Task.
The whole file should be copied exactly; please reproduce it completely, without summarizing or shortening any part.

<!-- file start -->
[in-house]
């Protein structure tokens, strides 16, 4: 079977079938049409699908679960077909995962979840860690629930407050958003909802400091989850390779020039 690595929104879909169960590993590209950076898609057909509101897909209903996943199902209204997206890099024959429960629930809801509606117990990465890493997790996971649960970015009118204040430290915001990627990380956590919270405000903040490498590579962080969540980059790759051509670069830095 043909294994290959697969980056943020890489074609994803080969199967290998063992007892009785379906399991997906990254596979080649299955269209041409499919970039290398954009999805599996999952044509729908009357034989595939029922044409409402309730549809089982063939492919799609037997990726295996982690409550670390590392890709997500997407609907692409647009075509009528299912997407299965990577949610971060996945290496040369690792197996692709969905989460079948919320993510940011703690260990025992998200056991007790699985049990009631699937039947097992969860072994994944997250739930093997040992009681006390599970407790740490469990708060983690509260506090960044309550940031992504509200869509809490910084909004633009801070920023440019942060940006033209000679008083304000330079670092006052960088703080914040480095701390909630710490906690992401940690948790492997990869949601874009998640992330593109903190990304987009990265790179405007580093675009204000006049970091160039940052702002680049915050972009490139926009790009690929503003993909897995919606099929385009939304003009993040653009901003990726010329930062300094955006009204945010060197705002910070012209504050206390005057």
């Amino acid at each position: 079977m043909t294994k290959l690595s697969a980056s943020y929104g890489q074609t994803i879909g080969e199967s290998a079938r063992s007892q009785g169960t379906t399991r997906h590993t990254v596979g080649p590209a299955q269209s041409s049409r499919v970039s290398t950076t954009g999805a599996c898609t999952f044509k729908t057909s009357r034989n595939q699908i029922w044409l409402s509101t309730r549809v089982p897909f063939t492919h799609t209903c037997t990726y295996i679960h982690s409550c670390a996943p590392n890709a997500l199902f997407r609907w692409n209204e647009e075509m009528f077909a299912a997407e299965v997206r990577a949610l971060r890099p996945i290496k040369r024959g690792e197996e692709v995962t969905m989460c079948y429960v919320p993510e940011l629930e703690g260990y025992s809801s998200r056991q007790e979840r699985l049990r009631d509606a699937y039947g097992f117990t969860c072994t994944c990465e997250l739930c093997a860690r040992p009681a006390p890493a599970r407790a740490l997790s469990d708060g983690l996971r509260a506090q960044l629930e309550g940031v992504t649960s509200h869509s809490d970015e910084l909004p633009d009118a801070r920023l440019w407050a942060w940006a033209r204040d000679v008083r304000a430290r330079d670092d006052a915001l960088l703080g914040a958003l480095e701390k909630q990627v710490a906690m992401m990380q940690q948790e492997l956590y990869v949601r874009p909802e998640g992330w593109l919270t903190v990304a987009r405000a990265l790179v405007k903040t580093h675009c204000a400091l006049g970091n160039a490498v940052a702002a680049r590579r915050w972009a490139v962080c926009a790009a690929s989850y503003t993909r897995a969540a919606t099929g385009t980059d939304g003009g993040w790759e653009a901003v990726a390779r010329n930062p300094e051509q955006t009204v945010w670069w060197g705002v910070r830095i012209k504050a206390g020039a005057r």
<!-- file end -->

[in-house]
């Protein structure tokens, strides 16, 4: 079977079938049409699908679960077909995962979840860690629930407050958003909802400091989850390779020039 690595929104879909169960590993590209950076898609057909509101897909209903996943199902209204997206890099024959429960629930809801509606117990990465890493997790996971649960970015009118204040430290915001990627990380956590919270405000903040490498590579962080969540980059790759051509670069830095 043909294994290959697969980056943020890489074609994803080969199967290998063992007892009785379906399991997906990254596979080649299955269209041409499919970039290398954009999805599996999952044509729908009357034989595939029922044409409402309730549809089982063939492919799609037997990726295996982690409550670390590392890709997500997407609907692409647009075509009528299912997407299965990577949610971060996945290496040369690792197996692709969905989460079948919320993510940011703690260990025992998200056991007790699985049990009631699937039947097992969860072994994944997250739930093997040992009681006390599970407790740490469990708060983690509260506090960044309550940031992504509200869509809490910084909004633009801070920023440019942060940006033209000679008083304000330079670092006052960088703080914040480095701390909630710490906690992401940690948790492997990869949601874009998640992330593109903190990304987009990265790179405007580093675009204000006049970091160039940052702002680049915050972009490139926009790009690929503003993909897995919606099929385009939304003009993040653009901003990726010329930062300094955006009204945010060197705002910070012209504050206390005057």
């Amino acid at each position: 079977m043909t294994k290959l690595s697969a980056s943020y929104g890489q074609t994803i879909g080969e199967s290998a079938r063992s007892q009785g169960t379906t399991r997906h590993t990254v596979g080649p590209a299955q269209s041409s049409r499919v970039s290398t950076t954009g999805a599996c898609t999952f044509k729908t057909s009357r034989n595939q699908i029922w044409l409402s509101t309730r549809v089982p897909f063939t492919h799609t209903c037997t990726y295996i679960h982690s409550c670390a996943p590392n890709a997500l199902f997407r609907w692409n209204e647009e075509m009528f077909a299912a997407e299965v997206r990577a949610l971060r890099p996945i290496k040369r024959g690792e197996e692709v995962t969905m989460c079948y429960v919320p993510e940011l629930e703690g260990y025992s809801s998200r056991q007790e979840r699985l049990r009631d509606a699937y039947g097992f117990t969860c072994t994944c990465e997250l739930c093997a860690r040992p009681a006390p890493a599970r407790a740490l997790s469990d708060g983690l996971r509260a506090q960044l629930e309550g940031v992504t649960s509200h869509s809490d970015e910084l909004p633009d009118a801070r920023l440019w407050a942060w940006a033209r204040d000679v008083r304000a430290r330079d670092d006052a915001l960088l703080g914040a958003l480095e701390k909630q990627v710490a906690m992401m990380q940690q948790e492997l956590y990869v949601r874009p909802e998640g992330w593109l919270t903190v990304a987009r405000a990265l790179v405007k903040t580093h675009c204000a400091l006049g970091n160039a490498v940052a702002a680049r590579r915050w972009a490139v962080c926009a790009a690929s989850y503003t993909r897995a969540a919606t099929g385009t980059d939304g003009g993040w790759e653009a901003v990726a390779r010329n930062p300094e051509q955006t009204v945010w670069w060197g705002v910070r830095i012209k504050a206390g020039a005057r």